Have you ever seen the below configuration and wondered what these commands do? And why the MSS value always seems to be 40 bytes lower than the MTU?
interface Dialer1 ip mtu 1440 ip tcp adjust-mss 1400
Well, over the course of my next couple of blog entries, I plan to tell you all about them.
From my countless number of Google searches, the best information I could find was:
- TCP MSS operates at Layer 4. It is 40 bytes lower than the IP MTU as it does not take headers in to consideration (20 byte IP and 20 byte TCP).
- IP MTU operates at Layer 3. It is the maximum size a packet can be before it needs to be fragmented (or dropped if the df-bit is set).
- Ethernet MTU (Layer 2) – 1500 bytes, excluding the header and trailer.
This is good information, but it doesn’t tell you why you need to set both the MSS and the MTU.
Using Wireshark, and speaking with the helpful people over at Whirlpool, I was able to get a deeper understanding of how these two come together.
As the syntax of the command suggests, the “ip tcp adjust-mss” command only works for TCP connections. When applied to a router’s interface, the router will monitor this interface’s incoming and outgoing traffic, looking for SYN packets (which is where hosts define their MSS). When it sees a SYN packet, it will automatically change the MSS field to the size that you specified using the command above. When the receiving host receives the SYN packet, it will see the new MSS that was set by the router, and will reply with an MSS equal to or less than the one specified by the initiating host.
(Just to reiterate, as the router inspects both incoming and outgoing traffic, it doesn’t matter whether the connection is initiated by a local host or a remote one, the SYN packet will still be altered).
Note: If the “ip tcp adjust-mss” command is also set on the remote end of the connection, the lower MSS will be used.
To put it simply, the “ip tcp adjust-mss” command is used to prevent “blackhole routing”.
By using this command, you can ensure that your packets are not being fragmented in transit. Fragmentation is far from ideal as it can lead to things like delayed packet delivery and packet drops.
Speaking of fragmentation, this is where the IP MTU comes in to play. When applied to an interface, the IP MTU basically states that packets leaving this interface need to be equal to, or less than the specified size. If they are larger, they will be fragmented. This is why the “ip tcp adjust-mss” command is necessary. By setting the MSS to 40 bytes below the MTU, you ensure that all of the packets sent from your network will not be fragmented by your routers.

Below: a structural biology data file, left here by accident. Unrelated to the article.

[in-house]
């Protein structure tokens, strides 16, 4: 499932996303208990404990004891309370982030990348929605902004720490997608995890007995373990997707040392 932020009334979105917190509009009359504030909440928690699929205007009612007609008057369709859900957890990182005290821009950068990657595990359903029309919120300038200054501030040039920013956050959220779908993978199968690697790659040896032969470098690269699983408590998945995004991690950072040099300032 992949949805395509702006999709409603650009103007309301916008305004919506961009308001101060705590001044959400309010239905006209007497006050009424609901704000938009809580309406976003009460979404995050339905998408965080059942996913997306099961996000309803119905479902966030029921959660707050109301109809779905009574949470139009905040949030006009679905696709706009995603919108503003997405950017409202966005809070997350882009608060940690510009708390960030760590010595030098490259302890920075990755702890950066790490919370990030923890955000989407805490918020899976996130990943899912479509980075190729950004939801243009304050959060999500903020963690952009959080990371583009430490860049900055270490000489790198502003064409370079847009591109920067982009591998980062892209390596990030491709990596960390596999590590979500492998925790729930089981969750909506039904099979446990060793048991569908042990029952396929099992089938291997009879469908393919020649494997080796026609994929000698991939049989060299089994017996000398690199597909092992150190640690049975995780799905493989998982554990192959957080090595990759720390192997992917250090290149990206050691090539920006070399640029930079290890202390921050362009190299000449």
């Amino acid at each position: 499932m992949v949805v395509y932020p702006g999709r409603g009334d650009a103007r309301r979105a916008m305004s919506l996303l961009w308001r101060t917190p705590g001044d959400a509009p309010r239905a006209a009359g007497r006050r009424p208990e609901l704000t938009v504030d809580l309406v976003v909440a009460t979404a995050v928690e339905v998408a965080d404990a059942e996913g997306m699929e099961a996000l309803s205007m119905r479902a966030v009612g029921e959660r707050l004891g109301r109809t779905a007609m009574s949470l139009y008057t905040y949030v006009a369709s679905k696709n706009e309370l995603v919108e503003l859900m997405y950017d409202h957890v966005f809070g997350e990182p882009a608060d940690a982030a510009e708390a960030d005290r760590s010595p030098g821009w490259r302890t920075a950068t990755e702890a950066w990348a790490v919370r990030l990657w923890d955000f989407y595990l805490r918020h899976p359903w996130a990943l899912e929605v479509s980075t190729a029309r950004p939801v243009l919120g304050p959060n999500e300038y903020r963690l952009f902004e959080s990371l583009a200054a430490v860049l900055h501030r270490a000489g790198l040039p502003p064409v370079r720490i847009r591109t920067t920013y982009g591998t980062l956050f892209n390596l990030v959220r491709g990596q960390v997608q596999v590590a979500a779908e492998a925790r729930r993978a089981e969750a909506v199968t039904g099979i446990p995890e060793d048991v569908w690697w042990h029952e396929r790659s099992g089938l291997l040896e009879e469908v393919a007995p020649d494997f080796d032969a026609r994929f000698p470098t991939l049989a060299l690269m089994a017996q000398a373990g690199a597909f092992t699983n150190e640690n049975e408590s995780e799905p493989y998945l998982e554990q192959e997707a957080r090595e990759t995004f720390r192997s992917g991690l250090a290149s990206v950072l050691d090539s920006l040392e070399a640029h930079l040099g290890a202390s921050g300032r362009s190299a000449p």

Unfortunately though, setting the IP MTU and the MSS does not guarantee your packets won’t be fragmented or dropped on their way to their destination. This is because each router your data passes on its way to the destination will be configured differently, and may have different MTU sizes on their interfaces.
If you find your having connectivity issues, there are tools you can use like mturoute.exe that will tell you the MTU of each hop between you and the destination network.
Finally, the Ethernet MTU. This is the MTU that your Layer 2 traffic uses. Setting this to a higher value (e.g 9000 bytes for Jumbo Frames) allows you to send more data per frame, meaning that you’ve got less overhead per packet. This enables you to deliver much larger amounts of data in shorter periods of time.
And that’s it for this entry :) In my next blog post I’ll delve deeper in to MSS and include some packet captures to demonstrate how it works.
Update: MTU Vs MSS – Part Two has now been published.
As always, if you have any questions or have a topic that you would like me to discuss, please feel free to post a comment at the bottom of this blog entry, e-mail at firstname.lastname@example.org, or drop me a message on Twitter (@OzNetNerd).
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